The emperor Ashoka, who died in 232 BCE, adopted Buddhism about half-way through his 40-year reign, patronized several large stupas at key sites from the life of the Buddha, although little decoration from the Mauryan period survives, there may not have been much in the first place. There is more from various early sites of Indian rock-cut architecture; the most famous survivals are the large animals surmounting several of the Pillars of Ashoka, which showed a confident and boldly mature style and craft and first of its kind iron casting without rust until date, in use by vedic people in rural areas of the country, though we have few remains showing its development. The famous detached Lion Capital of Ashoka, with four animals, was adopted as the official Emblem of India after Indian independence. Mauryan sculpture and architecture is characterized by a fine Mauryan polish given to the stone, found in periods. Many small popular terracotta figurines are recovered in archaeology, in a range of vigorous if somewhat crude styles.
Both animals and human figures females presumed to be deities, are found. The major survivals of Buddhist art begin in the period after the Mauryans, from which good quantities of sculpture survives after many Hindu and jain temples destroyed by mughal rulers time to time. Some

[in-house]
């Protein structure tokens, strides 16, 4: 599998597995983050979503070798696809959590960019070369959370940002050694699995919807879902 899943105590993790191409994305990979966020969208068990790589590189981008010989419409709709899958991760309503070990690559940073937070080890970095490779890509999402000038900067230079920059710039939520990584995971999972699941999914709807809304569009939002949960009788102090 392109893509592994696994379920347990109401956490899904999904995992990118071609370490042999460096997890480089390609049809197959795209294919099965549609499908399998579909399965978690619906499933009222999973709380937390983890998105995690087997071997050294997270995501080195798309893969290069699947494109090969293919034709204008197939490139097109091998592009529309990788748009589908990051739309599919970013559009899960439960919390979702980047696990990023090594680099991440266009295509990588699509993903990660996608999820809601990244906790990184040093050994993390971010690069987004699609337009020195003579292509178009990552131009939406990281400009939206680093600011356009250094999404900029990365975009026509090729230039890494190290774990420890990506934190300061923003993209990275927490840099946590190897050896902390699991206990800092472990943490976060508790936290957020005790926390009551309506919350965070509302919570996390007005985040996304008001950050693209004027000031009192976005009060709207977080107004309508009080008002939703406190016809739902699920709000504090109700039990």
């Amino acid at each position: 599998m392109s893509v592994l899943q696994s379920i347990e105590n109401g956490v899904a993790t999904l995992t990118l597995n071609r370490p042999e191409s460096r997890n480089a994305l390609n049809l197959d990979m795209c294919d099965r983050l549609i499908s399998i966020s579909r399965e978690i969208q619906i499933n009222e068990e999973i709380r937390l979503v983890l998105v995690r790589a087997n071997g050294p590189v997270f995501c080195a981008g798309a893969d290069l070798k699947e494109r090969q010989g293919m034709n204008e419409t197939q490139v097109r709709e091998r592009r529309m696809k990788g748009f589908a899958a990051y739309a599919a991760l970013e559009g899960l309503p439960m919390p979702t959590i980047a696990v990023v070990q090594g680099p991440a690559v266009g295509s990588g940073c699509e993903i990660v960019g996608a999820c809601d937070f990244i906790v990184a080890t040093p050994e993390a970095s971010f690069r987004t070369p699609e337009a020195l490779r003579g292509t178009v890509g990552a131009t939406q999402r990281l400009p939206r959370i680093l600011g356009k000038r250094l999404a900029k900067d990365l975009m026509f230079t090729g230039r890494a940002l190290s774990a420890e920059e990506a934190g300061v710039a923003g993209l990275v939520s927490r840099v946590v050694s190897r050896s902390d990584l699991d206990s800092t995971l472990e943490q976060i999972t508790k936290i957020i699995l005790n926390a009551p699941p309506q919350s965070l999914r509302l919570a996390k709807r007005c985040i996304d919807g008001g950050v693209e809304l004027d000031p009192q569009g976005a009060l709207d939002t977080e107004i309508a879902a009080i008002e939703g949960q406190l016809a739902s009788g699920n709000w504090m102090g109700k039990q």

Constitution of India
The Constitution of India is the supreme law of India. The document lays down the framework demarcating fundamental political code, procedures and duties of government institutions and sets out fundamental rights, directive principles, the duties of citizens, it is the longest written constitution of any country on earth. B. R. Ambedkar, chairman of the drafting committee, is considered to be its chief architect, it imparts constitutional supremacy and was adopted by its people with a declaration in its preamble. Parliament cannot override the constitution, it was adopted by the Constituent Assembly of India on 26 November 1949 and became effective on 26 January 1950. The constitution replaced the Government of India Act, 1935 as the country's fundamental governing document, the Dominion of India became the Republic of India. To ensure constitutional autochthony, its framers repealed prior acts of the British parliament in Article 395. India celebrates its constitution on 26 January as Republic Day.